SAINTE-MARIE-DU-MONT, France — A piece of Columbus now sits at the site of the D-Day landings in northern France, serving as a symbol honoring the brave men who risked their lives, and gave their lives, there 71 years ago.
U.S. and French officials gathered Saturday on the sand outside the Utah Beach Museum in Sainte-Marie-du-Mont to dedicate a memorial that pays tribute to a Columbus native and the Allied forces who used his landing craft to liberate France from Nazi Germany during World War II.
The dedication of the Utah Beach Higgins Memorial, installed late last month in the same breach used by American and Allied troops as they stormed the heavily protected beach, represents the culmination of a months-long local effort to make this “dream” project a reality.
Planning for the memorial, which includes a 15,000-pound replica of a Higgins boat and four bronze statues of World War II-era soldiers and Andrew Jackson Higgins, began in August 2014 when U.S. Rep. Jeff Fortenberry and military historian Timothy Kilvert-Jones visited the memorial in Pawnee Park.
It was Kilvert-Jones, a retired major in the United Kingdom Army who lives near the Normandy battlefield, who suggested placing a similar memorial on Utah Beach.
“Normandy needs it,” he said while visiting the local memorial, which was completed in 2001.
Higgins, born in Columbus on Aug. 28, 1886, was referred to by then-Gen. Dwight Eisenhower as the man who won the war for the Allied Forces.
More than 1,000 of his LCVP landing craft were used by Allied Forces when they landed June 6, 1944, on the beaches of northern France to begin an 81-day campaign to liberate France from Nazi Germany.
Columbus Mayor Mike Moser, who spoke at Saturday’s dedication, called the newest memorial a permanent reminder of the critical role Higgins played in the success of the D-Day landings.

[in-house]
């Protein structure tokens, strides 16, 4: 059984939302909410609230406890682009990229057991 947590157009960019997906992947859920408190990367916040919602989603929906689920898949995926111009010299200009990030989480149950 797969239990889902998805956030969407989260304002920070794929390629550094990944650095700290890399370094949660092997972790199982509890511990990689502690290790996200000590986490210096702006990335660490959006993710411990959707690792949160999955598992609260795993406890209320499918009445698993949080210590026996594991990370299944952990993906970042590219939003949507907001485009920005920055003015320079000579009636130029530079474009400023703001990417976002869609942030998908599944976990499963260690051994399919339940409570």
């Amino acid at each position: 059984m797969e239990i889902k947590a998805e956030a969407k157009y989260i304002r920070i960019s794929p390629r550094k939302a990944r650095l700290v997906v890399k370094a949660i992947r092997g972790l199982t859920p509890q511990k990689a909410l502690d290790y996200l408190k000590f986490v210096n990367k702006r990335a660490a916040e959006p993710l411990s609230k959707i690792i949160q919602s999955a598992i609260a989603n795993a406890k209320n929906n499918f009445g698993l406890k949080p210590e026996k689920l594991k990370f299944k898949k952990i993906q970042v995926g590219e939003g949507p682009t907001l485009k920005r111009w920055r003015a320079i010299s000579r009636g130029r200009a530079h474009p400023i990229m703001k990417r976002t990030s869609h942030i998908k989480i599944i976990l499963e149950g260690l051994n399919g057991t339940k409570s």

“This Higgins boat, a product of his inventive genius, allowed thousands of brave U.S. and Allied soldiers to come ashore to battle fierce resistance from the German Army,” Moser said. “We are a free people today as a result of the bravery and tenacity shown by the Allies here on June 6, 1944. We thank them for their service and their sacrifice.”
Columbus residents Terri and Dennis Hirschbrunner, who were part of a local planning and fundraising committee for the project, also attended Saturday’s dedication along with Fortenberry, who said the memorial is already a popular part of the museum because of the way it captures the moment when troops landed there in 1944.
"People are just drawn to it," the congressman said.
Higgins' great-nephew, Ed Higgins, U.S. Ambassador to France Jane Hartley, French dignitaries, military members and veterans were also part of the event.
Fortenberry said Saturday’s dedication represents a “remarkable effort by the people of Columbus.”
“The people of Columbus have now built a memorial to life — in honor of the lives of those men who gave their all. In honor of the veterans who are still with us. In honor of the people of America whose spirit of generosity helped liberate Europe. And in honor of the French, whose partnership and friendship we deeply value,” he said in his address, which was released Friday in an email.
Andrew Jackson Higgins, who moved to Omaha as a youth and built his first boat in the basement of his family’s home, started Higgins Industries in New Orleans before designing and building the landing craft used in World War II.
During his August presentation in Columbus, Kilvert-Jones said Higgins “made a major contribution” to Operation Overlord, which put 176,000 Allied troops supported by thousands of ships, combat aircraft and other vehicles and artillery on the ground in the first 24 hours after the D-Day landings.
The Higgins Memorial in France is located near a U.S. Navy monument outside the Utah Beach Museum, where an original Higgins boat is displayed alongside the bronze statue of Higgins.
Duo Lift Manufacturing created the replica Higgins boat, which was shipped overseas with assistance from Behlen Mfg. Co., and local artist Fred Hoppe designed the statues.
The cost of the project exceeded $300,000, with the local committee having raised $190,000 as of May 28.
“I think this effort is worthy of the World War II generation — the Greatest Generation, as we call them today,” Fortenberry said. “We reflect fondly and appropriately on that great generation. We admire their courage. We are nostalgic for their values. We want what they had: purpose, determination and a can-do spirit.”